The Telegraph
Thursday , January 3 , 2013
Since 1st March, 1999
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Tripura ire over cash transfer

Agartala, Jan. 2: The Tripura government has firmly opposed introduction of direct cash transfer scheme, now euphemistically called direct benefits transfer (DBT), in 20 districts across the country.

Moreover, the non-receipt of Aadhar cards, which will form the basis of disbursing of cash subsidy through banks, by 70 per cent people, is fuelling its resentment.

This is despite the fact that Tripura has earned an award from the Centre for 90 per cent coverage of Aadhar cards but the reality is while photographs and details of these people were taken, not more than 30 per cent has actually received the card.

Tripura finance minister Badal Chowdhury himself disclosed that he had received the card but not his wife.

According to the announcement made by the Centre, 11 more districts will come under the purview of the scheme on February 2 while 12 more will be added to the list of beneficiaries from March. Four out of Tripura’s altogether eight districts, namely Khowai, Dhalai, North Tripura and West Tripura, will come under the coverage of the DBT scheme from March 1, the last date of the first phase.

Chowdhury said according to feedback received from the Centre, altogether 26 schemes would be covered in the initial stage. This includes stipends for Scheduled Caste, Scheduled Tribe, OBC and other backward sections of people, Indira Gandhi Maternity Assistance scheme, Dhanalakshmi scheme, stipend for training of unemployed SC and ST youths, wage of MGNREGA, merit stipend and pension.

The finance minister castigated the DBT scheme as “politically motivated” and said it will create more problems than it will solve. “What will create the real problem is the lack of banking coverage in Tripura, and presumably other states of the Northeast; we have 128 branches of Tripura Gramin Bank (TGB), 39 branches of state co-operative bank, 52 branches of UBI, the leading bank in Tripura with 103 ATMs, 48 branches of the SBI with 104 ATMs; besides there are 19 other nationalised banks operating in Tripura with branches ranging between two and four; this will not be enough to cover the rural and hilly areas of the state if the DBT scheme is implemented in full swing.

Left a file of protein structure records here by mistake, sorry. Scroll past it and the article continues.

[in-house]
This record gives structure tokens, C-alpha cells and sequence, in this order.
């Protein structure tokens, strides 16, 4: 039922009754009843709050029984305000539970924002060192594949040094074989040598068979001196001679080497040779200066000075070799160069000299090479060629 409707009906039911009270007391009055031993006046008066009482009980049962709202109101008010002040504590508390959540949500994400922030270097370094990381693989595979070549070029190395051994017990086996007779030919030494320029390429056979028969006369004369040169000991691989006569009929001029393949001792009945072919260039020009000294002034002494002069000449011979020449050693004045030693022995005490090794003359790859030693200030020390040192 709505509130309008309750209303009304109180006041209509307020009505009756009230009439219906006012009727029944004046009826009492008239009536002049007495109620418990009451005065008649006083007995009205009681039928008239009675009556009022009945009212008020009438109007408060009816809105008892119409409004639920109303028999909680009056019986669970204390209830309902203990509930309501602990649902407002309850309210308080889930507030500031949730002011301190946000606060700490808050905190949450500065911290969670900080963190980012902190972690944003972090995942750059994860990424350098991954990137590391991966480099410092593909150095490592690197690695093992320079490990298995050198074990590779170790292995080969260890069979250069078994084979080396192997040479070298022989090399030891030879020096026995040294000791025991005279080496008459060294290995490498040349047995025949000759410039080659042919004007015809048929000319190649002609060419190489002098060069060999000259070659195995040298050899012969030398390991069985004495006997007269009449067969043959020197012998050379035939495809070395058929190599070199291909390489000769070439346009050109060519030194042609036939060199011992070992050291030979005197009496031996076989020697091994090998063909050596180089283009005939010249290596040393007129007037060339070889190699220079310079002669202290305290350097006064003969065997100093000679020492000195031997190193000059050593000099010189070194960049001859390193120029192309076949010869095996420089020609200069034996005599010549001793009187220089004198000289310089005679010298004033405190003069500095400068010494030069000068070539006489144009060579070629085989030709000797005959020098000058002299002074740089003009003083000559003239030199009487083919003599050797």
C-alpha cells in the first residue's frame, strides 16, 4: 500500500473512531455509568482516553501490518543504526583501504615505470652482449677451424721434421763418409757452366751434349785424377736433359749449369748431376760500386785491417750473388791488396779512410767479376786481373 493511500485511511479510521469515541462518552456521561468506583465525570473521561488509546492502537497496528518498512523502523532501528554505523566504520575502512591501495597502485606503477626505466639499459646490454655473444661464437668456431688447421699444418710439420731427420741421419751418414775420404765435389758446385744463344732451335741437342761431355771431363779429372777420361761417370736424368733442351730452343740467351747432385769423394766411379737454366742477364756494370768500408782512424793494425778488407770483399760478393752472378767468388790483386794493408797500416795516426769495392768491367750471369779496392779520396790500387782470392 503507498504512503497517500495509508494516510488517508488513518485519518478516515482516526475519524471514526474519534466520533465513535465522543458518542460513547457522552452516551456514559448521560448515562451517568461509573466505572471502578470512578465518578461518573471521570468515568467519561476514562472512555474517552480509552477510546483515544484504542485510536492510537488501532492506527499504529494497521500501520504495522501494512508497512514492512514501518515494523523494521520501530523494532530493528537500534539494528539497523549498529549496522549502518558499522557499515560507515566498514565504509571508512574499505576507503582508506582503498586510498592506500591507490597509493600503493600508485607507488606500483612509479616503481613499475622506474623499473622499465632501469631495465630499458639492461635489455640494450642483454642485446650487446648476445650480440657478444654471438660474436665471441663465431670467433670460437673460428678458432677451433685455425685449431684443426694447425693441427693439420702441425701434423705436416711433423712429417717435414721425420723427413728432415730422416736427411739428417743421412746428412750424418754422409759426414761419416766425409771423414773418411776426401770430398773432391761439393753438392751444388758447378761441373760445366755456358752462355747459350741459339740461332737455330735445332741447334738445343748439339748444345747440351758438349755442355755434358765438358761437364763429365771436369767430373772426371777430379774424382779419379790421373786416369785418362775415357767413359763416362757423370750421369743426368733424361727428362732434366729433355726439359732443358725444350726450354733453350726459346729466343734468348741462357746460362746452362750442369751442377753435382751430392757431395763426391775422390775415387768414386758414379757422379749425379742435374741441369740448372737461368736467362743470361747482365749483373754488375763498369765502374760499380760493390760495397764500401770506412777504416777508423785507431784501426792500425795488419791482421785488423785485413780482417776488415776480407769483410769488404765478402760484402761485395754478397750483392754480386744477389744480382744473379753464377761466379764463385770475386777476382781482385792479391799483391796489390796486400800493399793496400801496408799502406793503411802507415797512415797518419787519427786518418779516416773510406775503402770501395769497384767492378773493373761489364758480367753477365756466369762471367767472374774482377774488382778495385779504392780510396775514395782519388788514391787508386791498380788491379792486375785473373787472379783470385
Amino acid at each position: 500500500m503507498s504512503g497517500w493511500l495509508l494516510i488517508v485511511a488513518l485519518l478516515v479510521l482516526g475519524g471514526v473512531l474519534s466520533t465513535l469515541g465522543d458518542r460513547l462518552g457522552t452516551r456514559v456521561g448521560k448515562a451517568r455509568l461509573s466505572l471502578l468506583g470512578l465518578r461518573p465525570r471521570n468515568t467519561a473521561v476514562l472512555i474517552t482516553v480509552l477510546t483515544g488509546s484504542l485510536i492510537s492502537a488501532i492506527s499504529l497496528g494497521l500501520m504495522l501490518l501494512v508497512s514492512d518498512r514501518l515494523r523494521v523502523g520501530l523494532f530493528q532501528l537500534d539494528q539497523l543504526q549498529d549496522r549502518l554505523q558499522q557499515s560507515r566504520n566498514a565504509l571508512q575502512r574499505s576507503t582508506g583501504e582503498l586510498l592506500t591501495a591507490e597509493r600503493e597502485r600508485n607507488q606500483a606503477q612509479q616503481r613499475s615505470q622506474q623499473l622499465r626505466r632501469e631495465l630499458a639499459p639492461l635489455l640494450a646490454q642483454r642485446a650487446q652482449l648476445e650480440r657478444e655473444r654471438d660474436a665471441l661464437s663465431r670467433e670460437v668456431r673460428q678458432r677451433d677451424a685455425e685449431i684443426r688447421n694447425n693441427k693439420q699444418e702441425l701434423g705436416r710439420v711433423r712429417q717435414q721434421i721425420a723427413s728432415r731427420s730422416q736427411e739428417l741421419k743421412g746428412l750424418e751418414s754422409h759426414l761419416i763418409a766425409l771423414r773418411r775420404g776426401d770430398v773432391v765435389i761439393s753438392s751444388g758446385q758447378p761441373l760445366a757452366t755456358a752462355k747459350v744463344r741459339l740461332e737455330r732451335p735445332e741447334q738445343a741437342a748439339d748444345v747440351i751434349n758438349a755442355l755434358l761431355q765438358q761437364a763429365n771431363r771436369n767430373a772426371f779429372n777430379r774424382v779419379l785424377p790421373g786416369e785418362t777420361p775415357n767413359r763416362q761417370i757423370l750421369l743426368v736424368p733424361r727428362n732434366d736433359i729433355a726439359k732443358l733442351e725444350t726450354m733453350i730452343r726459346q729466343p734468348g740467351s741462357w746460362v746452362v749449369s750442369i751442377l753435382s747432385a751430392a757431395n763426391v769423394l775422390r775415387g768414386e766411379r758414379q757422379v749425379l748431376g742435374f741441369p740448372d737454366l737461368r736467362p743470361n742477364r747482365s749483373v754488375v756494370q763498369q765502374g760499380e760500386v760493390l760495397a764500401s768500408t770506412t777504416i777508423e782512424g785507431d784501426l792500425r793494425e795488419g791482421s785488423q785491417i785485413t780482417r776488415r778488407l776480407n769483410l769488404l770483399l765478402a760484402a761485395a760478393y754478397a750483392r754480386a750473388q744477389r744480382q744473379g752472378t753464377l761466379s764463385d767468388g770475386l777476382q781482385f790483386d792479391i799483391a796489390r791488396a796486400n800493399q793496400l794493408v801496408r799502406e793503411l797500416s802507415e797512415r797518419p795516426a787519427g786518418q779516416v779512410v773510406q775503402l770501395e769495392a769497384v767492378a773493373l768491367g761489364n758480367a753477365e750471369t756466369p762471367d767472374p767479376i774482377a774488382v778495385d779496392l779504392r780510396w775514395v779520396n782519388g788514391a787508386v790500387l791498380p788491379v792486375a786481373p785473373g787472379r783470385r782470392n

He said Tripura has altogether 511 gram panchayats and 527 village committees. “

Chowdhury lashed out at the Centre for unilaterally announcing and implementing the scheme without any consultation with the state.

Interestingly, there are only 65 bank branches in the gram panchayat areas and only 37 in village committee areas, which are totally inadequate to meet the demands of people as far as cash from DBT scheme; our assessment is that every two-three panchayats or village committees should have a bank branch but when will that be possible?” asked Chowdhury. He also pointed out that regional rural banks like Tripura Gramin Bank and state co-operative bank, which do not have ATM facilities, might be left out of the scheme, further worsening the problem of lack of banking coverage to implement the scheme.

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